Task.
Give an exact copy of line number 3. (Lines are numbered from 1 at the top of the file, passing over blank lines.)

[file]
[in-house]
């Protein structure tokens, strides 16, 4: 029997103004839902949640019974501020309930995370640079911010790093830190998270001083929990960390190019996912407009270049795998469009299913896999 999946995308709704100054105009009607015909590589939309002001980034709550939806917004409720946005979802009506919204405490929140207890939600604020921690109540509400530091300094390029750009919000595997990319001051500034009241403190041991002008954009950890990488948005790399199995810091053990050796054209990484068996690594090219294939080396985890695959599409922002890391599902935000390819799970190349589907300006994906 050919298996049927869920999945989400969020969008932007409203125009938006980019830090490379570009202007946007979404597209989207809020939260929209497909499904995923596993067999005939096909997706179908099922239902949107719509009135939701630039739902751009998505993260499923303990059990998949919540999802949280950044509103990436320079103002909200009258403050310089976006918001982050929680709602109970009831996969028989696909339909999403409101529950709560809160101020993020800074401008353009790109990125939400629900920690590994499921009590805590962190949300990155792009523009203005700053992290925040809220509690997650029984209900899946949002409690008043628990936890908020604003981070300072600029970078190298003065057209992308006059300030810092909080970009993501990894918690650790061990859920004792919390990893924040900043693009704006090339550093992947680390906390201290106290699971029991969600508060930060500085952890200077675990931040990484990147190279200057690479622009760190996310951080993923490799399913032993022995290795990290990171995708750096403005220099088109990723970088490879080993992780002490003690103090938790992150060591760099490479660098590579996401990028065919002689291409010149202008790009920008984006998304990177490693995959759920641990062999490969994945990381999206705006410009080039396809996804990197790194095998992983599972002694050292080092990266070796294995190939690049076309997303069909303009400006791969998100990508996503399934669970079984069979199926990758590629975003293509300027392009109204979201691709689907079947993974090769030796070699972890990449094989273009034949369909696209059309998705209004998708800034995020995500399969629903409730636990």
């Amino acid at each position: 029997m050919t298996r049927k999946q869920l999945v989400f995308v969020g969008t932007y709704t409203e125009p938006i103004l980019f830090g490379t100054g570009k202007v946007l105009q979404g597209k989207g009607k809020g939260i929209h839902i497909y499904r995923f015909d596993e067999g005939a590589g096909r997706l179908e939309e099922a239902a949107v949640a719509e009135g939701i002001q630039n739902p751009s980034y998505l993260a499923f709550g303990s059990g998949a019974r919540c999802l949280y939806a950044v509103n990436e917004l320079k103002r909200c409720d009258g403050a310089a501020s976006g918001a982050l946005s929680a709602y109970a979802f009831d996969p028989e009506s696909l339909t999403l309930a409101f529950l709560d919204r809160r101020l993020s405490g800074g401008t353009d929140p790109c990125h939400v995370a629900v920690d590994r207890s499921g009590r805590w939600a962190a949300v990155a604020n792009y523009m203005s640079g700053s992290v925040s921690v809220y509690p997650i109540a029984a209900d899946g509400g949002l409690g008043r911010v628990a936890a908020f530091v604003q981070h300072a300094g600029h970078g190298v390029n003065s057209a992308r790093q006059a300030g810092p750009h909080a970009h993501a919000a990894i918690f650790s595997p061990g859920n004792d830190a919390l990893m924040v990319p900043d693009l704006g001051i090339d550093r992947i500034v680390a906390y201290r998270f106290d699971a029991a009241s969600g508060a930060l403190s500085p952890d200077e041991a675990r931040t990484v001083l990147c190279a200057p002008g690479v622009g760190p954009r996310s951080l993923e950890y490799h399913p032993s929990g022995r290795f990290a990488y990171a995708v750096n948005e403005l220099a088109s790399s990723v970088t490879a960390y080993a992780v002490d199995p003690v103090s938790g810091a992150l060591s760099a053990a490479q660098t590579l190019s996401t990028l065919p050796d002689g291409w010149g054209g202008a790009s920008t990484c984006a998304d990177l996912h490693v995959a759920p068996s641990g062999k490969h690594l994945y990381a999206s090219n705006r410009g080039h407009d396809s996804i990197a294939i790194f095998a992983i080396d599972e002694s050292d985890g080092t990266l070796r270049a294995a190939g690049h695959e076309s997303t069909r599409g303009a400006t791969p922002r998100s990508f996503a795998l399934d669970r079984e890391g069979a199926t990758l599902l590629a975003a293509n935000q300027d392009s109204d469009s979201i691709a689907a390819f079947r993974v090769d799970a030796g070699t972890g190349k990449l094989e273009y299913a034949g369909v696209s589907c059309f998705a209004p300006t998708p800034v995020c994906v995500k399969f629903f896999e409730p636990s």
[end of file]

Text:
């Amino acid at each position: 029997m050919t298996r049927k999946q869920l999945v989400f995308v969020g969008t932007y709704t409203e125009p938006i103004l980019f830090g490379t100054g570009k202007v946007l105009q979404g597209k989207g009607k809020g939260i929209h839902i497909y499904r995923f015909d596993e067999g005939a590589g096909r997706l179908e939309e099922a239902a949107v949640a719509e009135g939701i002001q630039n739902p751009s980034y998505l993260a499923f709550g303990s059990g998949a019974r919540c999802l949280y939806a950044v509103n990436e917004l320079k103002r909200c409720d009258g403050a310089a501020s976006g918001a982050l946005s929680a709602y109970a979802f009831d996969p028989e009506s696909l339909t999403l309930a409101f529950l709560d919204r809160r101020l993020s405490g800074g401008t353009d929140p790109c990125h939400v995370a629900v920690d590994r207890s499921g009590r805590w939600a962190a949300v990155a604020n792009y523009m203005s640079g700053s992290v925040s921690v809220y509690p997650i109540a029984a209900d899946g509400g949002l409690g008043r911010v628990a936890a908020f530091v604003q981070h300072a300094g600029h970078g190298v390029n003065s057209a992308r790093q006059a300030g810092p750009h909080a970009h993501a919000a990894i918690f650790s595997p061990g859920n004792d830190a919390l990893m924040v990319p900043d693009l704006g001051i090339d550093r992947i500034v680390a906390y201290r998270f106290d699971a029991a009241s969600g508060a930060l403190s500085p952890d200077e041991a675990r931040t990484v001083l990147c190279a200057p002008g690479v622009g760190p954009r996310s951080l993923e950890y490799h399913p032993s929990g022995r290795f990290a990488y990171a995708v750096n948005e403005l220099a088109s790399s990723v970088t490879a960390y080993a992780v002490d199995p003690v103090s938790g810091a992150l060591s760099a053990a490479q660098t590579l190019s996401t990028l065919p050796d002689g291409w010149g054209g202008a790009s920008t990484c984006a998304d990177l996912h490693v995959a759920p068996s641990g062999k490969h690594l994945y990381a999206s090219n705006r410009g080039h407009d396809s996804i990197a294939i790194f095998a992983i080396d599972e002694s050292d985890g080092t990266l070796r270049a294995a190939g690049h695959e076309s997303t069909r599409g303009a400006t791969p922002r998100s990508f996503a795998l399934d669970r079984e890391g069979a199926t990758l599902l590629a975003a293509n935000q300027d392009s109204d469009s979201i691709a689907a390819f079947r993974v090769d799970a030796g070699t972890g190349k990449l094989e273009y299913a034949g369909v696209s589907c059309f998705a209004p300006t998708p800034v995020c994906v995500k399969f629903f896999e409730p636990s």